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Director Tomm Moore spins surprise, Oscar-nominated gold from an animated tale of medieval monks and Celtic calligraphy.
Let's face it. The Secret of Kells never stood a chance at this year's Oscars. Against the might of Wes Anderson's star-studded Fantastic Mr Fox, Disney reloaded and the 3D, CGI behemoths of Pixar's Up and Henry Selick's Coraline, this obscure, low-budget, 2D, hand-drawn Irish animation set in a cloistered 9th century Celtic abbey looked about as out of place as a goldfish plunged into a shark tank. Though its nomination for Best Animated Feature is a rare example of The Academy using its powers for good, since the word-of-mouth that's followed has garnered it a UK cinema release, as well as guaranteeing that more than a handful of people at festivals will see it.
And see it you must. Your eyes might take a while to adjust to the film's unique aesthetic. The characters themselves - borderline crude, though expressive, line drawings - aren't much to look at, for starters. Our young protagonist, 12-year-old Brendan, is an inquisitive monk-in-training whose calling as an illustrator of religious manuscripts is sparked by the arrival of hoary old wise man and master 'illuminator', Aidan. Inspired by Celtic art and the ancient manuscripts - including the Book Of Kells (which illustrate the Four Gospels, though this is kept pretty vague) - on which the plot turns, it's the film's extraordinary scenery and designs which lend its breathtaking and mesmerizing originality.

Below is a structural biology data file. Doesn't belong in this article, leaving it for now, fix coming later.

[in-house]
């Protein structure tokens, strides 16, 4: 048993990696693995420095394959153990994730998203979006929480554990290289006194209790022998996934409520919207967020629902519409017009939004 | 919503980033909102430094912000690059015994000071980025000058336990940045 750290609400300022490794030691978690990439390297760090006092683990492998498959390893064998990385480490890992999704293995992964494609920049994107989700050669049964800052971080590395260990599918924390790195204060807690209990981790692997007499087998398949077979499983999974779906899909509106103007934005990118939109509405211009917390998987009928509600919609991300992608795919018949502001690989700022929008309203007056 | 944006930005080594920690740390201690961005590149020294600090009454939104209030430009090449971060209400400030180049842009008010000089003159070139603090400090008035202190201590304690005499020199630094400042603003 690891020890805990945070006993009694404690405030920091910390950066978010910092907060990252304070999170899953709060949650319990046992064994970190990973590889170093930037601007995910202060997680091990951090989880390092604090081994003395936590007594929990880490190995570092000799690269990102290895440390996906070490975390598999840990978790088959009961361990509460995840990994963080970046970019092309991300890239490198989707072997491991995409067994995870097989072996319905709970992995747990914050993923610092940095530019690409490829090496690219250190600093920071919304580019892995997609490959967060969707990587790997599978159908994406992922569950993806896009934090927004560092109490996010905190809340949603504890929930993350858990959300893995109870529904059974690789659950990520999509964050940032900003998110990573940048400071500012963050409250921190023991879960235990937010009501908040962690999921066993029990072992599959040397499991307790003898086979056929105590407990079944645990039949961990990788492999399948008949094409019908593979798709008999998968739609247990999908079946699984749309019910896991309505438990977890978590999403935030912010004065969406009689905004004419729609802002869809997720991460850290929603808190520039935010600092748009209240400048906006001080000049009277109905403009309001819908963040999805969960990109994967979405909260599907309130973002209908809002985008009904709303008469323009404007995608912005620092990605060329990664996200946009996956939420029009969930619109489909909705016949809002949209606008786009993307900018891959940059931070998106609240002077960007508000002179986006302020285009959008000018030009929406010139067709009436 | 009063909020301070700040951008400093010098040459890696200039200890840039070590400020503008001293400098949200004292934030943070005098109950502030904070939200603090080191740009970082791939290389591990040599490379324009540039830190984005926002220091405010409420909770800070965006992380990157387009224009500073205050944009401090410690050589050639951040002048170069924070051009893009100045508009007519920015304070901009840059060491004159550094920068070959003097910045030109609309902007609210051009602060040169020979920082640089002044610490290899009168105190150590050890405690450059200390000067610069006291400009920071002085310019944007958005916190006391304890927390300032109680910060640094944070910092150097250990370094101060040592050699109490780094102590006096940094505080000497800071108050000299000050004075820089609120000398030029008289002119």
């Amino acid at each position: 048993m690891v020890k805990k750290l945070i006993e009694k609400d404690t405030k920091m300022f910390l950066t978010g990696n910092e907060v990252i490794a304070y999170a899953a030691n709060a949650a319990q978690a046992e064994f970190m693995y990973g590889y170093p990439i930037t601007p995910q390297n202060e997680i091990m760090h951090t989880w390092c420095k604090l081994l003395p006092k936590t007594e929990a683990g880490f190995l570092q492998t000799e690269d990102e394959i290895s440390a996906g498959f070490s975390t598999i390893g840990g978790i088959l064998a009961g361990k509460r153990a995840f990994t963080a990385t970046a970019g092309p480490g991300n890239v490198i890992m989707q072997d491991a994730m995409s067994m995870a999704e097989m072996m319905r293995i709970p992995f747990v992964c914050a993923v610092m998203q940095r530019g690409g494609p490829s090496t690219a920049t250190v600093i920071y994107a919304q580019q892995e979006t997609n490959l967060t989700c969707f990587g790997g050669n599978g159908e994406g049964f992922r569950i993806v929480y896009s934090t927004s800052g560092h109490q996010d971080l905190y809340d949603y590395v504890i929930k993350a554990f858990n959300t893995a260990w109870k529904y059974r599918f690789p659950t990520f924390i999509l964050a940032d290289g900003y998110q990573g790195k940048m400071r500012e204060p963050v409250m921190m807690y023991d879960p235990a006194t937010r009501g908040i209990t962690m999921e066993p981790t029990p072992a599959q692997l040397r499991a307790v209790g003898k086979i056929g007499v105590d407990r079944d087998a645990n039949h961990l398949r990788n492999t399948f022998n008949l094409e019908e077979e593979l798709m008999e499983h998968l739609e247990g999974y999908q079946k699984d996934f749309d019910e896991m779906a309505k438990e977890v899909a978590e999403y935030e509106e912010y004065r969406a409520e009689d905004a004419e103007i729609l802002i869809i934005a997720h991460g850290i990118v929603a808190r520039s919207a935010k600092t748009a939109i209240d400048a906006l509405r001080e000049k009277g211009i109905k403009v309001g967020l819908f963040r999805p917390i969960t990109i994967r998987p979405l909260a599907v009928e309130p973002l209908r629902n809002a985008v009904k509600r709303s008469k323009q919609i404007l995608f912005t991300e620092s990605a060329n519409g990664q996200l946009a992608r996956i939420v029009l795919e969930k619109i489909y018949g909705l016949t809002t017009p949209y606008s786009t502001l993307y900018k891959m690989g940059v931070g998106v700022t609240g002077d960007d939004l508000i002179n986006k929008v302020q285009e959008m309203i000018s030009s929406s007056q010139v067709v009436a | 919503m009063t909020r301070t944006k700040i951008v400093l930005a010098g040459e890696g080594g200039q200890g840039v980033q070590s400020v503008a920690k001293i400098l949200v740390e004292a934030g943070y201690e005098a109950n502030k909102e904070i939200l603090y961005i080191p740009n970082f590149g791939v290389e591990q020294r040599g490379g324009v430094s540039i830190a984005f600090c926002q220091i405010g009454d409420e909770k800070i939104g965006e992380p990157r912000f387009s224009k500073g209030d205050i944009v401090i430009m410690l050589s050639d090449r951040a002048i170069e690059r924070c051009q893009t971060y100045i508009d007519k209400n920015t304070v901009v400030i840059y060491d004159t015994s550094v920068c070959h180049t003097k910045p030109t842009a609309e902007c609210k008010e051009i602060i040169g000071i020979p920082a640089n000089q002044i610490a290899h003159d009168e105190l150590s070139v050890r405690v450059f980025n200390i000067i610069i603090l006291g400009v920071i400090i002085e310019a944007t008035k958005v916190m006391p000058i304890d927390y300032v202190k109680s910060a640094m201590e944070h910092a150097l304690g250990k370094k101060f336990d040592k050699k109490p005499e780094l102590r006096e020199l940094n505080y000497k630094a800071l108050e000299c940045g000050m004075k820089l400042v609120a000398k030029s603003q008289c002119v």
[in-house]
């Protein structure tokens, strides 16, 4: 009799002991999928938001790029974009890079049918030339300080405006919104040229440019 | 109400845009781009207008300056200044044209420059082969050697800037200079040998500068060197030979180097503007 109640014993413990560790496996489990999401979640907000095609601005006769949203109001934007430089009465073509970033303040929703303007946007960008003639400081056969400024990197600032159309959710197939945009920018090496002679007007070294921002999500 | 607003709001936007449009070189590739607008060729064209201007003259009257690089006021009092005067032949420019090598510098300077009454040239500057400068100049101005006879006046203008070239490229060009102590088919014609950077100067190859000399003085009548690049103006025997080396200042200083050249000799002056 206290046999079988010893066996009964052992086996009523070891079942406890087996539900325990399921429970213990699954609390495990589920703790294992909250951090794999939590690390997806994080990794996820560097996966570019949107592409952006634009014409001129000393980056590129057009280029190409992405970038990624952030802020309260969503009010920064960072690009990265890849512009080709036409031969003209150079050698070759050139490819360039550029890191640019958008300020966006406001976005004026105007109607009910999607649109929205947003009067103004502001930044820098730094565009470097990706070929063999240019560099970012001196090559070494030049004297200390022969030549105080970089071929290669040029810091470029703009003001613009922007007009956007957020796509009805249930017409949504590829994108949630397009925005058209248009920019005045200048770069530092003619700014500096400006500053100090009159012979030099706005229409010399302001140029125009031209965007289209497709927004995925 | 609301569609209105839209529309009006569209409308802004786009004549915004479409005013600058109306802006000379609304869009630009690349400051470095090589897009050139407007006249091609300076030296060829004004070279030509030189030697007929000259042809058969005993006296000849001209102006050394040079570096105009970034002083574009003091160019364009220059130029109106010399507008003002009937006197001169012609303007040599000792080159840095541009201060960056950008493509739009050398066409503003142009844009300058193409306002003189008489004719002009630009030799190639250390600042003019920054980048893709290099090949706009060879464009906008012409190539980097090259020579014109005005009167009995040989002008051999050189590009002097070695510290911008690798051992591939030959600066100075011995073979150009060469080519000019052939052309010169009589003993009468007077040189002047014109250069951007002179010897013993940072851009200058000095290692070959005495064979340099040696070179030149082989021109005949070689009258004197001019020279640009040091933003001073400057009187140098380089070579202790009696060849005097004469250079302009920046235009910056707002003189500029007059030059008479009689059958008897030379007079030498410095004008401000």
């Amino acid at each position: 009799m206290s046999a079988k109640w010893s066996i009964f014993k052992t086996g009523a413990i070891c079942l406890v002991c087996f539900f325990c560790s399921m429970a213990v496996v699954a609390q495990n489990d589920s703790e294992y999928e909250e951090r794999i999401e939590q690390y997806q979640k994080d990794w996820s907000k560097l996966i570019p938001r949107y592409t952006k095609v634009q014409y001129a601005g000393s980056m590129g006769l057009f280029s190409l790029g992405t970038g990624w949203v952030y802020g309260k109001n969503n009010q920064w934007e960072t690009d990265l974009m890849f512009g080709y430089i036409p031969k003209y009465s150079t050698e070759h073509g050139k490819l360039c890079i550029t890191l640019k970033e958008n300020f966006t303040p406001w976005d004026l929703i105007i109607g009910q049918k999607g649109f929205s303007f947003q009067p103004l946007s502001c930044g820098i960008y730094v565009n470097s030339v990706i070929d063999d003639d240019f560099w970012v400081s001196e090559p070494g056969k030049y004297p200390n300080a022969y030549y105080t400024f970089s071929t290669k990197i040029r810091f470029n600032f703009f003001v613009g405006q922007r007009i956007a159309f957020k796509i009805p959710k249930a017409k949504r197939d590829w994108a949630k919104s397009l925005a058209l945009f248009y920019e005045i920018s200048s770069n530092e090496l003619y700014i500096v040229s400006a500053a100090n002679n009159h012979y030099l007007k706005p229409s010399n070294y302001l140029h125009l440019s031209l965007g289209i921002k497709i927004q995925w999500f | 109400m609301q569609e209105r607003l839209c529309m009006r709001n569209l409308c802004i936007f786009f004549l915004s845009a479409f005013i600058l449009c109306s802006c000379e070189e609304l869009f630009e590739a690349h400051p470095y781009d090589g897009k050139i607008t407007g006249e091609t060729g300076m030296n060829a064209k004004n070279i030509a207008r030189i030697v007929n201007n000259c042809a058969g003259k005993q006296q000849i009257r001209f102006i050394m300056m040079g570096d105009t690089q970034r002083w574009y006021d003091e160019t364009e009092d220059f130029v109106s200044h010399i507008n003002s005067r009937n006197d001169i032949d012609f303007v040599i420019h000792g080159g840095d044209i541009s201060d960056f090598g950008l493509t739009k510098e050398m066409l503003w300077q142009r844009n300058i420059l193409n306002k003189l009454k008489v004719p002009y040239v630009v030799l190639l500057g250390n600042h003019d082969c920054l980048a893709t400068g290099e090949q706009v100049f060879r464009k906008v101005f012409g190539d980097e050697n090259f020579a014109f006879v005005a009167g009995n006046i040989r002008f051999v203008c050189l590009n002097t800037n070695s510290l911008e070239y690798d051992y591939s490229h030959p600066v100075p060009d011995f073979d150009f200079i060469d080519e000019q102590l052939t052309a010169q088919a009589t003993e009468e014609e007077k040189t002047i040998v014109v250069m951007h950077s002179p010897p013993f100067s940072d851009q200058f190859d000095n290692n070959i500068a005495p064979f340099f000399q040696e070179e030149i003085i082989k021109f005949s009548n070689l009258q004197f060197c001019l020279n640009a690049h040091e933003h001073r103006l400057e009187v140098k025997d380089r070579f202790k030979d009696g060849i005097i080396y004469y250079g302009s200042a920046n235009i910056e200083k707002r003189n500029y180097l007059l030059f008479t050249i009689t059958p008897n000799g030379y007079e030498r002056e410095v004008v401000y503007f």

Like some trippy retro platform game, when Brendan first opens the mysterious Book Of Kells or enters an enchanted forest, the frame is flooded with a wash of flat, kaleidoscopic patterns. The sky is filled with showers of geometrically designed snowflakes and swarms of intricate, glittering butterflies, while the forest floor is carpeted with identically curlicued bluebells. The effect is dazzling, and the abstract, stylized nature of the design - so far removed from the pristine hyper-realism so much popular animation strives for - creates an ethereal, numinous universe. It has hints of the magical silhouette animations of Lotte Reiniger, but is really unlike anything you've seen before.
This, along with
Suffice to say, when shit goes down, you might want to cover your little ones' - or your own - eyes. The wolves Brendan encounters in the forest, and the marauding Vikings, starkly rendered in blood-red and pitch black, are the stuff of fevered nightmares - and none of the horror of their invasion is dialed down to spare impressionable viewers. Grown-ups are so spoilt for choice when it comes to quality animation these days; it almost makes you pity the poor children.
Combining a classic fairytale trajectory with a singular aesthetic that fuses Celtic and Christian mythology, this stunning film is yet another example of the rude health of contemporary animation.
We grabbed five minutes with Jim Gillespie after his Edinburgh International Film Festival directing masterclass to put five burning questions to the man behind I Know What You Did Last Summer, whose
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